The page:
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Philanthropy Thought Leader Uncategorized

Celebrate and enrich Atlanta beyond Global Service Month

Former President Jimmy Carter said it best: “The sacrifice of volunteering is a blessing; you get much more out of the work than you put in.”

People volunteer for many reasons — to give back and make a difference in their communities; to positively impact a personal cause; to build or deepen relationships; to develop new skills or build on existing knowledge; or to experience that incredible feeling when you see the impact of your time on people’s lives.

Whatever the motivation, the challenge and reward of volunteering unites people from different backgrounds around improving the health of their communities.

Bank of America shares this spirit in Atlanta. We’re committed to and focused on partnering with nonprofit organizations to build pathways to economic mobility by addressing issues of education and workforce and community development in the metro area. Employees may volunteer up to two hours a week during work hours and are able to apply for grants for organizations where they volunteer regularly.

Throughout April, the bank celebrated volunteerism through its Global Service Month. On April 13, we partnered with the United Way of Greater Atlanta in a Day of Action. More than 500 bank volunteers fanned out across the city in 14 service projects to put this spirit of community service to work, contributing nearly 2000 service hours. We were honored to support nonprofits who do this vital work every day, whether helping North Fulton Community Charities stock approximately 16,000 pounds of canned and non-perishable foods for residents in need; assembling necessity kits with Lost-N-Found and Pack the Purse; packing and delivering meals through OpenHand or making breakfast and lunch at Gateway Homeless Shelter for 225 homeless Atlantans, including 75 veterans. We’re doing this because we believe in this city and the people that make up its numerous neighborhoods. We want to see Atlanta thrive and know that a little extra time can make a big impact.

Outside of work, I’m passionate about serving our community and connecting with neighbors through volunteerism. As a member of the United Way’s board, I’ve been inspired by the organization and its leadership’s charge to help others, provide resources to overcome complex issues and drive sustainable positive change in and around our city.

Atlanta — throughout the year ahead, I invite you to help us keep the spirit of Global Service Month alive and enrich our community through volunteerism. It’s easy to get involved.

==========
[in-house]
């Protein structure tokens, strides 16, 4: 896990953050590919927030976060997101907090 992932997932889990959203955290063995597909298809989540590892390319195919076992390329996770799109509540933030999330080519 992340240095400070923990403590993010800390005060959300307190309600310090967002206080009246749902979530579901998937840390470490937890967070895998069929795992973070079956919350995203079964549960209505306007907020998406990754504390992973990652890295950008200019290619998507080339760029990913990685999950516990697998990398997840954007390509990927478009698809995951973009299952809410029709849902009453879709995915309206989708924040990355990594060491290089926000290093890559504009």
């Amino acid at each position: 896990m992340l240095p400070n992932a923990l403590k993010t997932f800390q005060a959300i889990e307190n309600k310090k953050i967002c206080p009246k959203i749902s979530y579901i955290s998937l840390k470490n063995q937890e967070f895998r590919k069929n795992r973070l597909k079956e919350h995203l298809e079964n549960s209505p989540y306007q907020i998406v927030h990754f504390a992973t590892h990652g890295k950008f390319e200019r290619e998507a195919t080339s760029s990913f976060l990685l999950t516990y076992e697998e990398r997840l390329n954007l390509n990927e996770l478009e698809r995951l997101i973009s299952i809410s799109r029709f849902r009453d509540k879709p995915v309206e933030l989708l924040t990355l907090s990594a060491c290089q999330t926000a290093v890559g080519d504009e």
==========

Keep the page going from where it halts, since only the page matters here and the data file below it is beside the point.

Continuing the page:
Plan a volunteering event with your family, friends or co-workers. Think about what drives you and where you’d like to make a difference. To find a volunteer opportunity, check out the United Way of Greater Atlanta website, where you’ll find ways to get involved year-round.

Offer your skills. Nonprofits continually need your professional and personal talents – from helping make meals for the disabled at Open Hand, tutoring students at LaAmistad or dusting off your tools to help Habitat for Humanity build homes. Nonprofit boards can also use your expertise like financial skills or marketing to address needs in your community. United Way’s Volunteer Involvement Program (VIP) is a great way to get board training.

Harness workplace policies and opportunities. Is your company planning volunteer activities in the next few months? Sign up to organize one. Remind your company of the benefits of volunteering and ask about special programs for employees who volunteer. Also, if your company is a specialized industry, find out if it could provide its services pro bono to a nonprofit. For example, Bank of America volunteers provide financial coaching and mentoring in schools and nonprofits to help teach better money habits that lead to long-term success.

There’s plenty to do in our neighborhoods and you’ll feel good doing it. Find your cause, grab a shovel, make a meal, visit a neighbor in need and let’s work together to help Atlanta thrive.

Wendy Stewart is Atlanta Market President at Bank of America.


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